The General Overseer of Action Chapel International, Archbishop Nicholas Duncan-Williams, has appealed to Ghanaians, irrespective of their political affiliations, to support President John Dramani Mahama to find an antidote to the economic situation facing the country.
“He has to succeed because no Ghanaian must go hungry. No Ghanaian child must be sacked from school because their parents can’t pay school fees. We don’t have that luxury of waiting until 2016 for another government to come and change things.
We can’t wish him failure. He has to succeed and not fail. Whatever prayer, counsel, goodwill, whatever effort we can put behind him and help him to succeed, it is in the interest of all of us for the sake of our children and posterity. Irrespective of our political colours, we must support him to succeed,” he told the Daily Graphic in an interview.
President John Dramani Mahama has admitted on several platforms the challenges confronting the country and has projected 2014 to be far better economically than 2013.
In that regard, the Archbishop said all Ghanaians needed to pray for the president and also support him with hard work and dedication to duty so as to lift the country from its present economic condition.
“We have to keep praying for the president because most of the challenges he is dealing with are things he inherited in addition to what we expect of him. He inherited a lot from his predecessors whom he has to deal with before he embarks on fulfilling promises and commitments he made to the people. He is in a very difficult place,” he said.
2013 will be well remembered in Ghana for the drama that accompanied the 2012 election hearing at the Supreme Court. The New Patriotic Party, on December 28, 2012, filed a petition challenging the election of President John Dramani Mahama as President.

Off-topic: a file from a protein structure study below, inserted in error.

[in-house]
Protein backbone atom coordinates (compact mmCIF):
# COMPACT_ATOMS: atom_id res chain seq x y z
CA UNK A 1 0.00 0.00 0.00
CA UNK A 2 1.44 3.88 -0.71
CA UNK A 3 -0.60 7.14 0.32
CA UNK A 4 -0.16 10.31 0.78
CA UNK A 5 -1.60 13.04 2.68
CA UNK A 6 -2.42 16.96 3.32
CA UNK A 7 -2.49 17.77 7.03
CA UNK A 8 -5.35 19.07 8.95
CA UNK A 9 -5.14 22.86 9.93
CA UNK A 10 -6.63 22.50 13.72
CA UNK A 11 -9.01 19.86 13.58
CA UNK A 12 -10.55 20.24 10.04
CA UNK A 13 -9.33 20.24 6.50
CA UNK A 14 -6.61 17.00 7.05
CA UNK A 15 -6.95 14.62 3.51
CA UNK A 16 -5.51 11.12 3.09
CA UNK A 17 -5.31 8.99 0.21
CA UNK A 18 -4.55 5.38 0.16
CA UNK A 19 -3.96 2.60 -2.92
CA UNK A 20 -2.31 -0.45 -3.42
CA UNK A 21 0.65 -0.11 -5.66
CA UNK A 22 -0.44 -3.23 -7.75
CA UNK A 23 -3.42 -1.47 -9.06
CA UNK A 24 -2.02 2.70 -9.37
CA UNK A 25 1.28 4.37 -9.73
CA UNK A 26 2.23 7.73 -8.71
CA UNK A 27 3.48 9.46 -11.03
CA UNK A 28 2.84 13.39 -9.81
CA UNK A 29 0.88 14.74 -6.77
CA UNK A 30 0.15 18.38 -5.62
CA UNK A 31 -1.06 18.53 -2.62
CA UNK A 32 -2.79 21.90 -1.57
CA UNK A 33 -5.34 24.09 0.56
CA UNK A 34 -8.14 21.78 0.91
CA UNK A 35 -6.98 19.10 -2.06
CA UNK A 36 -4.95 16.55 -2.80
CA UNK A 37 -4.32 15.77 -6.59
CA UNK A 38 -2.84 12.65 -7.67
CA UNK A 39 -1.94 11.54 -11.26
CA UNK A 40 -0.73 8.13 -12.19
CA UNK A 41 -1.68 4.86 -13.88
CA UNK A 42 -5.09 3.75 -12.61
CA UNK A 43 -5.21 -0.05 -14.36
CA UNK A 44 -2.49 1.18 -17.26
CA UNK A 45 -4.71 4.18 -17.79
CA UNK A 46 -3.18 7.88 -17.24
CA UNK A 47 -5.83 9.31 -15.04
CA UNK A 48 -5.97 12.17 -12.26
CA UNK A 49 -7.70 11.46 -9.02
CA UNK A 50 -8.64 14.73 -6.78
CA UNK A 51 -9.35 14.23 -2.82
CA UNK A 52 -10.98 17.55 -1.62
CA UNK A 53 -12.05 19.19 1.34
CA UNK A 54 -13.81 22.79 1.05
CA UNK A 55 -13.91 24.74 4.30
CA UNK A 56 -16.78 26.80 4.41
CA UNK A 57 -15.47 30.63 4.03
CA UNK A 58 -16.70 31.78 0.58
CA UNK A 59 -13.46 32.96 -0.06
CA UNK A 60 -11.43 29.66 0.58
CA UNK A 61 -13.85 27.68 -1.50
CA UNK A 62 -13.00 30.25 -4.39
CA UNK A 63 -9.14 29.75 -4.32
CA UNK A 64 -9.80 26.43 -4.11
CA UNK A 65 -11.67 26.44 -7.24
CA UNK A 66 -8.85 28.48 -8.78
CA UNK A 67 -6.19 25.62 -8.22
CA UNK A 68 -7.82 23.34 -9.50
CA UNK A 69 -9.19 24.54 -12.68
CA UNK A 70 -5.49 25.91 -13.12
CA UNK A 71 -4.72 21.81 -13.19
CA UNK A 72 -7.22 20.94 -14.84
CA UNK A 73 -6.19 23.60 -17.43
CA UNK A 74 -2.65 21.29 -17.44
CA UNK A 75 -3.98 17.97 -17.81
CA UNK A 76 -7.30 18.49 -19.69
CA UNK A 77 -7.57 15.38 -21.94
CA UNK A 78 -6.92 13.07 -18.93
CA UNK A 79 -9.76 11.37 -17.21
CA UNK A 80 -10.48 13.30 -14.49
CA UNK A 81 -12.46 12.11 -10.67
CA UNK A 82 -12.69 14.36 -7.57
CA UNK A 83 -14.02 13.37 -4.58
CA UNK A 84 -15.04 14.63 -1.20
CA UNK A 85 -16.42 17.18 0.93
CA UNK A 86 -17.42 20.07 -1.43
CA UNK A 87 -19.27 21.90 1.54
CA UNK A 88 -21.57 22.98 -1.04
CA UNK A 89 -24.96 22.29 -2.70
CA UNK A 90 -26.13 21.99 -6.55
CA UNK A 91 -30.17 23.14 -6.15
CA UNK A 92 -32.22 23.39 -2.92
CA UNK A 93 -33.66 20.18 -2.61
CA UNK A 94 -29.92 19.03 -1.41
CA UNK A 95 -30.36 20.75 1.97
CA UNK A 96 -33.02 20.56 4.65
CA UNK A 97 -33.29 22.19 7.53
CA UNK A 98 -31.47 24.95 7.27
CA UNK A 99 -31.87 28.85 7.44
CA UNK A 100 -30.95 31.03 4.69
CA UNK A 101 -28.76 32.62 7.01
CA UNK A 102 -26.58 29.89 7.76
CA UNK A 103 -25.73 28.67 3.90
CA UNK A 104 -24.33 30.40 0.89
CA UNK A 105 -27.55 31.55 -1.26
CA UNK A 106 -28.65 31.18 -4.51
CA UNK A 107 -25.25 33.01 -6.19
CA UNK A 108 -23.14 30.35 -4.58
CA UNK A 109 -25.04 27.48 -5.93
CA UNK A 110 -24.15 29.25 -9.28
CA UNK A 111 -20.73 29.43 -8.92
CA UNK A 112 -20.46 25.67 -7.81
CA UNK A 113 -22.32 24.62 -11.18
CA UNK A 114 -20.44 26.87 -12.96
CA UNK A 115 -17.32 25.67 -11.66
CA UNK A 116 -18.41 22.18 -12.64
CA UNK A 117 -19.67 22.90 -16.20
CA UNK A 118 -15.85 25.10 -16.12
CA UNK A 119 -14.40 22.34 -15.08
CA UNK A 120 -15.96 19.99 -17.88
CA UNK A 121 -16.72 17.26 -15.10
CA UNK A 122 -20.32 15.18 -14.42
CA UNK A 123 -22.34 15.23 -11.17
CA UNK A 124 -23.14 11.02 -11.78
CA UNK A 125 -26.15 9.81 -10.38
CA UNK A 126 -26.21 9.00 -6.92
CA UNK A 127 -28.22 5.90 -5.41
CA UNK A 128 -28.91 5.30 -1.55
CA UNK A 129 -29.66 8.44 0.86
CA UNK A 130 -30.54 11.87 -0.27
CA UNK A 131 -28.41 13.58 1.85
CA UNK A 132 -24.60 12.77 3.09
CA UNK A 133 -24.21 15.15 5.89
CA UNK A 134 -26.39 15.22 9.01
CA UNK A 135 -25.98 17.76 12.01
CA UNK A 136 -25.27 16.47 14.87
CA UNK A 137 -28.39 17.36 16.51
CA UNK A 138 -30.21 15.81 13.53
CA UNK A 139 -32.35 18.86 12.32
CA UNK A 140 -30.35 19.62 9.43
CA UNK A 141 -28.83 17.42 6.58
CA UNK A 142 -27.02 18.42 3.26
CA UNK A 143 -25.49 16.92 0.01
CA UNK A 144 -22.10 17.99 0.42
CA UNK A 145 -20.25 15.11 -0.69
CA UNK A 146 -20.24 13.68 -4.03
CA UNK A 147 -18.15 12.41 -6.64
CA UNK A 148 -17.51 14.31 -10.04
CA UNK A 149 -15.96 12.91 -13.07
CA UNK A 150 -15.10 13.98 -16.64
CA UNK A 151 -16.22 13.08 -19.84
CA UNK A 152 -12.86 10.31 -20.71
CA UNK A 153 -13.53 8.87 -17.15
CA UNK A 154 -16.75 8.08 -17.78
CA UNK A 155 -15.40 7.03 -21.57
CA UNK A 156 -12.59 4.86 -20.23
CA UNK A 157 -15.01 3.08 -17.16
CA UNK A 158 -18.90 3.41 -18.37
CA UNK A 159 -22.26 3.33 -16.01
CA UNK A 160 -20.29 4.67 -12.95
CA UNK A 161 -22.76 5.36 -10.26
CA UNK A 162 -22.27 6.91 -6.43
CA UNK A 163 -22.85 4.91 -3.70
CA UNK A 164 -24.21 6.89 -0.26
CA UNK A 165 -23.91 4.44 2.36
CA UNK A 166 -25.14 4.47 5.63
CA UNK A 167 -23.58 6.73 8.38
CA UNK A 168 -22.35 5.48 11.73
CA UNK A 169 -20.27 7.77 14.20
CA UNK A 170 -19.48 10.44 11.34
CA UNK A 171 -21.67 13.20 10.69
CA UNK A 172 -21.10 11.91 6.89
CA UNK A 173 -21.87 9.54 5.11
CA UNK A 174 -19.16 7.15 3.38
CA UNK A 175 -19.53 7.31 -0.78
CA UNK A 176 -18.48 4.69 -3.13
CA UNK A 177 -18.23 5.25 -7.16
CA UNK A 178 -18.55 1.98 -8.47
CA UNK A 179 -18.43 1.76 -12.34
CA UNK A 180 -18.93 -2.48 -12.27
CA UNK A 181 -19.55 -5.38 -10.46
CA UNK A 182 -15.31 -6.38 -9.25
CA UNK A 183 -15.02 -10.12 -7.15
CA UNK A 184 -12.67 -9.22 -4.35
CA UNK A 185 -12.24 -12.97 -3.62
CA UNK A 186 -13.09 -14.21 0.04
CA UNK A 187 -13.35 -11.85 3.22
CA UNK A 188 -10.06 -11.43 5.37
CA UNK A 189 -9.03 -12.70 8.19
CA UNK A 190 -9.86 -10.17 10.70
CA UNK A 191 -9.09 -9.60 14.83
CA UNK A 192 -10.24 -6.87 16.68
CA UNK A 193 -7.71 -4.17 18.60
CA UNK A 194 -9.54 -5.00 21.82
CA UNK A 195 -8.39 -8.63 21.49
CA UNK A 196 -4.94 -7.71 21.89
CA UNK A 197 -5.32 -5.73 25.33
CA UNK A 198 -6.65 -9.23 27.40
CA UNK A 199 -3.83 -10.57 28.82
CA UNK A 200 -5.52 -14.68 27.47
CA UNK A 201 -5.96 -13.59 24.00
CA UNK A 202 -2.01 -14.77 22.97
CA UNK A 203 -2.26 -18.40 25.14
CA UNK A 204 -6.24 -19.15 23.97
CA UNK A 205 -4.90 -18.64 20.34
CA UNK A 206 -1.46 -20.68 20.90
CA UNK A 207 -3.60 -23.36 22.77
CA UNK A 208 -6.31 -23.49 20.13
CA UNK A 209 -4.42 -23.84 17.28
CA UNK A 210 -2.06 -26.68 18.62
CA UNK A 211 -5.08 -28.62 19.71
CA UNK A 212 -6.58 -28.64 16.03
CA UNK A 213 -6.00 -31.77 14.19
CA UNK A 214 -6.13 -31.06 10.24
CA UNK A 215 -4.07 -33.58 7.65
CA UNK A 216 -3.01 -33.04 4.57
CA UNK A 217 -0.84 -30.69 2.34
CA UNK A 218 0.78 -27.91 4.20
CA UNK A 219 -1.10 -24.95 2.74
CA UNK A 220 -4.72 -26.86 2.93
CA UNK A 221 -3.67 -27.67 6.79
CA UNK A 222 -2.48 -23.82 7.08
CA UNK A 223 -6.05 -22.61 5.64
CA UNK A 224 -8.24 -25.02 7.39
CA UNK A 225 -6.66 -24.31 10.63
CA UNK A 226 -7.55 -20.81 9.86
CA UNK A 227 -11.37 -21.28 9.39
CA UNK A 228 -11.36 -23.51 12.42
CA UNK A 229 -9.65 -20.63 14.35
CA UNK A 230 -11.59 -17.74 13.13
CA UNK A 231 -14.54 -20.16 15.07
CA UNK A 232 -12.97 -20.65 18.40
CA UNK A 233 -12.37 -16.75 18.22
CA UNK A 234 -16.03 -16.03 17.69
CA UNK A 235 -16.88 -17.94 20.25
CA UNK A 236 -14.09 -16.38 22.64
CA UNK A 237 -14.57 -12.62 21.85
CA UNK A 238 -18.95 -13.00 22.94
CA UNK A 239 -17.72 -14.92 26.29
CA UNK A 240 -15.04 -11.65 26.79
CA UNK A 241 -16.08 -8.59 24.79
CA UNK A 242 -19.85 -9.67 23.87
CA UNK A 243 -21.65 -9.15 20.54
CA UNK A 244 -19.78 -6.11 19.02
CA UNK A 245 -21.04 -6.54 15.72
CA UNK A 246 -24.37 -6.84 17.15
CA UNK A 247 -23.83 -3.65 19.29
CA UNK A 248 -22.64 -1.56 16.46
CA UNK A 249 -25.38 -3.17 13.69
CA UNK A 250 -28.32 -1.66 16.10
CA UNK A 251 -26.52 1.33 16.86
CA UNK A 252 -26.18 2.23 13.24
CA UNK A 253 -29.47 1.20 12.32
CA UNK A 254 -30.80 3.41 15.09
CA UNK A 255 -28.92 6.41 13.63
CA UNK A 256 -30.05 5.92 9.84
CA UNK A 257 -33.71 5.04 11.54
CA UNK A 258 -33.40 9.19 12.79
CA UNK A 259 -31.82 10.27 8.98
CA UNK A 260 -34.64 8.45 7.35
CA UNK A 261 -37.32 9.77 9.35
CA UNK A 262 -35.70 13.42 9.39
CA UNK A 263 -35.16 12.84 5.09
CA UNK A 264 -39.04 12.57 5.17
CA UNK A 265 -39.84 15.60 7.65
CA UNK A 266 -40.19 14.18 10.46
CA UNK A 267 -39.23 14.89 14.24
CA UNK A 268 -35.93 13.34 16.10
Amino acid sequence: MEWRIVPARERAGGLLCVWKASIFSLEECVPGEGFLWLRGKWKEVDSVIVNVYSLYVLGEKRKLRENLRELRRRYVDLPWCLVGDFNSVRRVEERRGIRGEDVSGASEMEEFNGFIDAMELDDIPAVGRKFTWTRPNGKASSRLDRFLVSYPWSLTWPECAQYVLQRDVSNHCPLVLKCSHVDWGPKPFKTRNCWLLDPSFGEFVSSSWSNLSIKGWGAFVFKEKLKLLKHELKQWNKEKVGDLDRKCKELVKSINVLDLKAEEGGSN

After eight months of courtroom battles, the Supreme Court dismissed the case and endorsed the president’s election. There were fears that the decision of the court could plunge the country into chaos.
With the country on a high security alert, it took five minutes for judges to deliver judgement in the matter but the decision was not met with the anticipated violence.
That, Archbishop Duncan-Williams, said was the work of God.
“Ghanaians need to be thankful to God because in spite of speculations about the violence and all the negativity, through the prayers of His people, all those things were averted. God spared us as a nation and a people. For that, we owe him gratitude,” he added.
He also showered praises on the security services and the judges for their commitment to duty and professionalism which he believed also contributed to consolidating the nation’s peace, security and stability.
“We should be grateful to our security services especially the soldiers and the police. Apart from the God factor, they are the reason why when we go to bed at night, sleep and when we wake up in the morning, we are able to go about our daily routines. Our children go to school and come back safely without any problem.
“They have truly demonstrated through this court case that they are non-partisan and we want to also thank God for their lives. The role they played was very significant. They were instruments in the hands of God to bring the country from the dark state of fear, panic instability and speculation,” he said.
Archbishop Duncan-Williams could not hide his frustration with what he said had become the norm in Ghana politics where successive presidents could not appoint key opposition figures who had the capacity to deliver.
“The president may want to appoint somebody from another party because there could be people on that side who have something to contribute to the growth of the country. This either brings friction between the president and his own party or even where the party agrees, the selected person’s party accuses the nominee of betraying their cause. This is not helping us.”
On corruption, he said whether one was in public office or not, there was the need to put the country first; ahead of all other considerations.
“We need to realise that this is bigger than our personal needs and gains. As much as we have needs. Our understanding should be that it is not about us but rather the well-being of our country.”